Hi pck081478, you can start all perenial flower seeds off in the fall, this is the best time to do it as there is still enough heat around for germination to take place, but at the same time, the really hot weather wont dry out and burn the new emerging plants, also you can start Biannial seeds as they need one season to germinate/grow and the next year to flower out in the garden, things like wallflower for instance. you dont say if you have somewhere to keep the seeds indoors over the winter, this is a must for your temps as the seeds will be too soft and tender to withstand the cold winter and all your effort will be waisted, if you pop into your librery or book store, then there are books to help you understand what you will need to do as for germination, pricking out, and potting on till they are large enough to plant out in the garden the next spring. It is one of the most satisfying part of gardening when you plant out flowers or food you have grown yourself, so read up and dont be too worried if things dont look like the ones you buy from the store, we are all just amatures so good luck, lots of happy gardening. Weenel.
You can plant Erysimum cheiri aka English Wallflower, Common Wallflower right now, if you can find the seeds. They are usually available by mail order. http://davesgarden.com/pf/go/1562/ It is widely used in Europe as a companion to spring bulbs.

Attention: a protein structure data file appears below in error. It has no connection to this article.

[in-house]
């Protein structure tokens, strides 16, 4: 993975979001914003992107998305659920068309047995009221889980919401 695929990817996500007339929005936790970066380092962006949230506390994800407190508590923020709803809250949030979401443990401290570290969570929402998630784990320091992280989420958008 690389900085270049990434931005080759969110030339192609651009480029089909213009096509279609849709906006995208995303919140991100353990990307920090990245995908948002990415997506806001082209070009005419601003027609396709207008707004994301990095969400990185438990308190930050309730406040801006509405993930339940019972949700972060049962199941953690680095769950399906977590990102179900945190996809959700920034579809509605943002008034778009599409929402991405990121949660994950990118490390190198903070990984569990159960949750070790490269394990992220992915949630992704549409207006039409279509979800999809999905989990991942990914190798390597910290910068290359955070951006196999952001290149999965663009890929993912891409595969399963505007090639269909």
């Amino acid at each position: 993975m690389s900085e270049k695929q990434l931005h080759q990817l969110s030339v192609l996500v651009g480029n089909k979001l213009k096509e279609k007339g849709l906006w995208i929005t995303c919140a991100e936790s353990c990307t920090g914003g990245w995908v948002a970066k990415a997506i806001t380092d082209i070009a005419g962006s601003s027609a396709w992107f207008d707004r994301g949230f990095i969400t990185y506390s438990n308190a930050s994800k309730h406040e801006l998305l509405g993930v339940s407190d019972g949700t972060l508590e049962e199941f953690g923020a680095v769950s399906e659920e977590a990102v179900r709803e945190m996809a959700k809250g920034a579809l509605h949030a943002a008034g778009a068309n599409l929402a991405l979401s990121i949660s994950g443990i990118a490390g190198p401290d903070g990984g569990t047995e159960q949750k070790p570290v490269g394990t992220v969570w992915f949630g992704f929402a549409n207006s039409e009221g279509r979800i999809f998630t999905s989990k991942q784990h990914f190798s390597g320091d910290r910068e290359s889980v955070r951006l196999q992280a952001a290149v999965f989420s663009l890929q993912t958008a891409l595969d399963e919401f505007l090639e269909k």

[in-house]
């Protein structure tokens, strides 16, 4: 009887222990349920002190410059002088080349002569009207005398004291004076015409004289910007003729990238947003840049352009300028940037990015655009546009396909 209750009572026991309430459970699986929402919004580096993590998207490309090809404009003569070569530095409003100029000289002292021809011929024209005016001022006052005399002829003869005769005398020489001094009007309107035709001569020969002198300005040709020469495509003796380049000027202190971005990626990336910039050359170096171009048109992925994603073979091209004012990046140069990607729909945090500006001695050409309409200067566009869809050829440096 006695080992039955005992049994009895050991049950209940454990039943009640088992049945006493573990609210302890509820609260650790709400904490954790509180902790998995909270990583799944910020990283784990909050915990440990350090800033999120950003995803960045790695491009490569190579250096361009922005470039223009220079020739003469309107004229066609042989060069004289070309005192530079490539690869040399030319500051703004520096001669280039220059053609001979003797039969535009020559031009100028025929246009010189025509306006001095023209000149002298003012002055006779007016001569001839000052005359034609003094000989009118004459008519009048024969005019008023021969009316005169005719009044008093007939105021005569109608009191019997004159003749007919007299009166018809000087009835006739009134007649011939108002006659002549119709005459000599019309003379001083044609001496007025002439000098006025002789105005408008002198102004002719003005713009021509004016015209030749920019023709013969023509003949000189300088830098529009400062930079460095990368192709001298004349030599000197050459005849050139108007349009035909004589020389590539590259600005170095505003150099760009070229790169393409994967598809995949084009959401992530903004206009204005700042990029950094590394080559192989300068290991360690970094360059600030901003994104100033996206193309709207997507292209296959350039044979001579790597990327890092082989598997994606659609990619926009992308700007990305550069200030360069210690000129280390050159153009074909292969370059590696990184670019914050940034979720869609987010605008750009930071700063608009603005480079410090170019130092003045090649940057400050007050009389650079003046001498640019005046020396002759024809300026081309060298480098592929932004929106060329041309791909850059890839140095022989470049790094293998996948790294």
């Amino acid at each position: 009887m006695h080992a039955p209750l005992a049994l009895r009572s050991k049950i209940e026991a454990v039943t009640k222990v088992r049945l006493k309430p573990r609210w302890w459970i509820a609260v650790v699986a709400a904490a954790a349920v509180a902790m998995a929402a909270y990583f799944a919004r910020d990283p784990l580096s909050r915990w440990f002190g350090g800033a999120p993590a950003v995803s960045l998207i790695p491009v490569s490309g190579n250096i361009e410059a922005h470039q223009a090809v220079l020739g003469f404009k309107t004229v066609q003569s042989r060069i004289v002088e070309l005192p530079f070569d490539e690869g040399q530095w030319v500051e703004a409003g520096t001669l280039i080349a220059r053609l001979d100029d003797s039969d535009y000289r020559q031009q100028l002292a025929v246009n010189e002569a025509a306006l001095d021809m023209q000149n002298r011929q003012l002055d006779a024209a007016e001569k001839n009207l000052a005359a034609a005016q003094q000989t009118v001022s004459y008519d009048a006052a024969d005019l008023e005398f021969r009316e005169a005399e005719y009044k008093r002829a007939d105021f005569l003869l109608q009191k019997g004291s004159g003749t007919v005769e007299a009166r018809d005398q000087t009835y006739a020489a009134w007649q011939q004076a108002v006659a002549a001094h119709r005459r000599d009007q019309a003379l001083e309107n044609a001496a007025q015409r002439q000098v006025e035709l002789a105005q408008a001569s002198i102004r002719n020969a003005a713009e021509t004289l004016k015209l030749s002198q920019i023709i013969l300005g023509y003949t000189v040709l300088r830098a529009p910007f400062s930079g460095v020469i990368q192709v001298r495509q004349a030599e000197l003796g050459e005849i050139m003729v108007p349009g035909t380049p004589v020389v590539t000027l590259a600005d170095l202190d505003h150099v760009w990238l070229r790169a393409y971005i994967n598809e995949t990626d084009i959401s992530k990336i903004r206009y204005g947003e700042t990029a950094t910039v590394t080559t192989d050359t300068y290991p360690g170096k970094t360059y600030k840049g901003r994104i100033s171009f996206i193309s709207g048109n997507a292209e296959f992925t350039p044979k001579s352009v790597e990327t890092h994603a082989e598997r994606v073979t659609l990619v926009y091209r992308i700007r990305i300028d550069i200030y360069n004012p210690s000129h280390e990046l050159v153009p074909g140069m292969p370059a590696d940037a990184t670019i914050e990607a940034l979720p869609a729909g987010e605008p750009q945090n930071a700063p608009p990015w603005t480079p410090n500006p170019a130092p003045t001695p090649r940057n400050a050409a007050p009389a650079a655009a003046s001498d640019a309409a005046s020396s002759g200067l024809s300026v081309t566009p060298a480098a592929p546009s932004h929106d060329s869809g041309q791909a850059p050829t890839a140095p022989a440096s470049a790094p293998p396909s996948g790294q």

I had great success sowing seeds in winter in plastic jugs. Lots of plants' seeds need the cold temperatures to break dormancy. It was inexpensive ( just bought soil-less seed starting mix) and I grew enough plnts to fill a 40' x 5' bed, and then some!
This site tells you everything you need to know about winter sowing:
Sorry if I got carried away with the pictures, I'm very enthusiastic about winter sowing!
And I know you asked about fall sowing - but if you sow seeds in winter, they won't sprout until they're ready, and the plants are very hardy that way. Frosts can come and go but the plants live right through it, no problem. That's snow on top of the jugs in the first picture, and there were hardy geranium seedlings growing at the time. I've already collected seeds from those plants for next year.
If you sow in fall, the seedlings have to face a long winter, instead of gradually warming temperatures and more hours of daylight. The only drawback to winter sowing is some people don't like transplanting all the little seedlings, but you can plant them in little clumps.